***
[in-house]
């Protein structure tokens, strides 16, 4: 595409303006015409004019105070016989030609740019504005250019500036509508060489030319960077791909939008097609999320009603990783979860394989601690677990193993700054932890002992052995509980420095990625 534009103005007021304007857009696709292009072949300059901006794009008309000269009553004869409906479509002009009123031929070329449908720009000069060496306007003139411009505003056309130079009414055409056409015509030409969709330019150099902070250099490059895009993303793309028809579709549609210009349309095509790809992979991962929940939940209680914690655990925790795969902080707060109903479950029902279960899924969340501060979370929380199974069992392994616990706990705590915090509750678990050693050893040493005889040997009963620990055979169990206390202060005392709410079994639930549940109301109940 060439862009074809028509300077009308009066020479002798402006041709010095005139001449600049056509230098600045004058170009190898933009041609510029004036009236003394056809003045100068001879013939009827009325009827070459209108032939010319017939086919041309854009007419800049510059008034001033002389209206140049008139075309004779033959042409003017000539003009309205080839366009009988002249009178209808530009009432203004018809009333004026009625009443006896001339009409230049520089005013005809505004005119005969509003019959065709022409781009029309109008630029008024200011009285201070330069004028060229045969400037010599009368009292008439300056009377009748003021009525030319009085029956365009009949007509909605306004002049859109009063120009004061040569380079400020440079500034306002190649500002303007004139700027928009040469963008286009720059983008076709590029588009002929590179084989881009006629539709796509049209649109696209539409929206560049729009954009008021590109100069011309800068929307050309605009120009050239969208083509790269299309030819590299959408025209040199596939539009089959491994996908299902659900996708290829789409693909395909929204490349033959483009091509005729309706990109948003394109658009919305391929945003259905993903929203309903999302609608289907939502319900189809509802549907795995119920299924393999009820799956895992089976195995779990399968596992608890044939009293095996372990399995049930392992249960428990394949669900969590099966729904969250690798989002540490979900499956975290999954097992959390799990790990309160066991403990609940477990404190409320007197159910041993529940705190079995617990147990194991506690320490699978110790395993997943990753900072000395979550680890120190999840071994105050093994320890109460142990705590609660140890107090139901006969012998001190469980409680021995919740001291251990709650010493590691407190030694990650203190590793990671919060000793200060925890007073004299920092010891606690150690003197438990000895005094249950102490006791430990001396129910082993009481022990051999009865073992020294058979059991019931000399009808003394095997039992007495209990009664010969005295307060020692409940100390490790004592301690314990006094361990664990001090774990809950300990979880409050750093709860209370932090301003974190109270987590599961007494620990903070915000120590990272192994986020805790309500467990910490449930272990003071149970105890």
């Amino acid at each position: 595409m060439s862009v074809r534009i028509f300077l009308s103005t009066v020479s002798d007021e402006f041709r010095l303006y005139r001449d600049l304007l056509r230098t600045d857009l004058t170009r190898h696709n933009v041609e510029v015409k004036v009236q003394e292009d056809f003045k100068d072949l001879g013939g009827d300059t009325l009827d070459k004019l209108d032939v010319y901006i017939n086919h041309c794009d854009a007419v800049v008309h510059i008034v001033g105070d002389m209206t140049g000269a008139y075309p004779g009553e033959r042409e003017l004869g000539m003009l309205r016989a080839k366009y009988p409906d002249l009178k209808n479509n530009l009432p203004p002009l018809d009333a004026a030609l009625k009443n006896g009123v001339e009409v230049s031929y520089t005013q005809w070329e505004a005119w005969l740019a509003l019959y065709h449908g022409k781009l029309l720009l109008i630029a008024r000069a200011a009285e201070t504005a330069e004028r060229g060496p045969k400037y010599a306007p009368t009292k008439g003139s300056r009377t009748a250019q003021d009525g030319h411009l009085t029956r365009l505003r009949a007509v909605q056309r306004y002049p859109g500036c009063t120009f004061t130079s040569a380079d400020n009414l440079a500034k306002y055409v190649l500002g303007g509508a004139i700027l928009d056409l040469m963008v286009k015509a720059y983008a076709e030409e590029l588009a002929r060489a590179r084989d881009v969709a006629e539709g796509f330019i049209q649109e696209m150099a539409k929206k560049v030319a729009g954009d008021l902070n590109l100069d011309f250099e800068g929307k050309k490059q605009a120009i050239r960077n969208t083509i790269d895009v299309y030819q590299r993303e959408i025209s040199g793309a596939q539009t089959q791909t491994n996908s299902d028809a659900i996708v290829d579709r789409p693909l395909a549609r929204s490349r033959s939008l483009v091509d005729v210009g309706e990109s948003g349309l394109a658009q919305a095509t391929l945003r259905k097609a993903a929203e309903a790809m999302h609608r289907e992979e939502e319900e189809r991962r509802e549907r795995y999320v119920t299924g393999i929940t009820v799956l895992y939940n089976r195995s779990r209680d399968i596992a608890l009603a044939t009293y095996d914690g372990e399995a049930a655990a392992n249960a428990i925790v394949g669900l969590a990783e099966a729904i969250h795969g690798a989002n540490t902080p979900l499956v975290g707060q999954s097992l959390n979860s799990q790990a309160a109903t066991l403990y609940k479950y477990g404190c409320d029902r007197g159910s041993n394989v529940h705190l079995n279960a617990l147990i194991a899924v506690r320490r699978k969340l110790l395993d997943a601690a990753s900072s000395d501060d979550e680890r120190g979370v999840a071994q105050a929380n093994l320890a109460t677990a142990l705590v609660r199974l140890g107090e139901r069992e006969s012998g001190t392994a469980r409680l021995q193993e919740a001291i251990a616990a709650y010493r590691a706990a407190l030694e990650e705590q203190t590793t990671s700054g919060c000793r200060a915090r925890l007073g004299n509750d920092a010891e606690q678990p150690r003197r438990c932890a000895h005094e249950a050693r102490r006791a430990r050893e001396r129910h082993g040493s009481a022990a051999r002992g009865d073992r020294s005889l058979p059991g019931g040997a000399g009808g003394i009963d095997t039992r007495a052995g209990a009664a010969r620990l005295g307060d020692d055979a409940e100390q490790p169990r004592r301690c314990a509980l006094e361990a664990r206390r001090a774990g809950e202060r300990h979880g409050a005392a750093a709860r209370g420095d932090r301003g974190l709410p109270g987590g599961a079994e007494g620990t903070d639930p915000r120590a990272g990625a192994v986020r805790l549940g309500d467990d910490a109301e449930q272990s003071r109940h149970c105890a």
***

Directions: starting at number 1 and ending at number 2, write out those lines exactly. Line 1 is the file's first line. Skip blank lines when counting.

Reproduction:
[in-house]
């Protein structure tokens, strides 16, 4: 595409303006015409004019105070016989030609740019504005250019500036509508060489030319960077791909939008097609999320009603990783979860394989601690677990193993700054932890002992052995509980420095990625 534009103005007021304007857009696709292009072949300059901006794009008309000269009553004869409906479509002009009123031929070329449908720009000069060496306007003139411009505003056309130079009414055409056409015509030409969709330019150099902070250099490059895009993303793309028809579709549609210009349309095509790809992979991962929940939940209680914690655990925790795969902080707060109903479950029902279960899924969340501060979370929380199974069992392994616990706990705590915090509750678990050693050893040493005889040997009963620990055979169990206390202060005392709410079994639930549940109301109940 060439862009074809028509300077009308009066020479002798402006041709010095005139001449600049056509230098600045004058170009190898933009041609510029004036009236003394056809003045100068001879013939009827009325009827070459209108032939010319017939086919041309854009007419800049510059008034001033002389209206140049008139075309004779033959042409003017000539003009309205080839366009009988002249009178209808530009009432203004018809009333004026009625009443006896001339009409230049520089005013005809505004005119005969509003019959065709022409781009029309109008630029008024200011009285201070330069004028060229045969400037010599009368009292008439300056009377009748003021009525030319009085029956365009009949007509909605306004002049859109009063120009004061040569380079400020440079500034306002190649500002303007004139700027928009040469963008286009720059983008076709590029588009002929590179084989881009006629539709796509049209649109696209539409929206560049729009954009008021590109100069011309800068929307050309605009120009050239969208083509790269299309030819590299959408025209040199596939539009089959491994996908299902659900996708290829789409693909395909929204490349033959483009091509005729309706990109948003394109658009919305391929945003259905993903929203309903999302609608289907939502319900189809509802549907795995119920299924393999009820799956895992089976195995779990399968596992608890044939009293095996372990399995049930392992249960428990394949669900969590099966729904969250690798989002540490979900499956975290999954097992959390799990790990309160066991403990609940477990404190409320007197159910041993529940705190079995617990147990194991506690320490699978110790395993997943990753900072000395979550680890120190999840071994105050093994320890109460142990705590609660140890107090139901006969012998001190469980409680021995919740001291251990709650010493590691407190030694990650203190590793990671919060000793200060925890007073004299920092010891606690150690003197438990000895005094249950102490006791430990001396129910082993009481022990051999009865073992020294058979059991019931000399009808003394095997039992007495209990009664010969005295307060020692409940100390490790004592301690314990006094361990664990001090774990809950300990979880409050750093709860209370932090301003974190109270987590599961007494620990903070915000120590990272192994986020805790309500467990910490449930272990003071149970105890």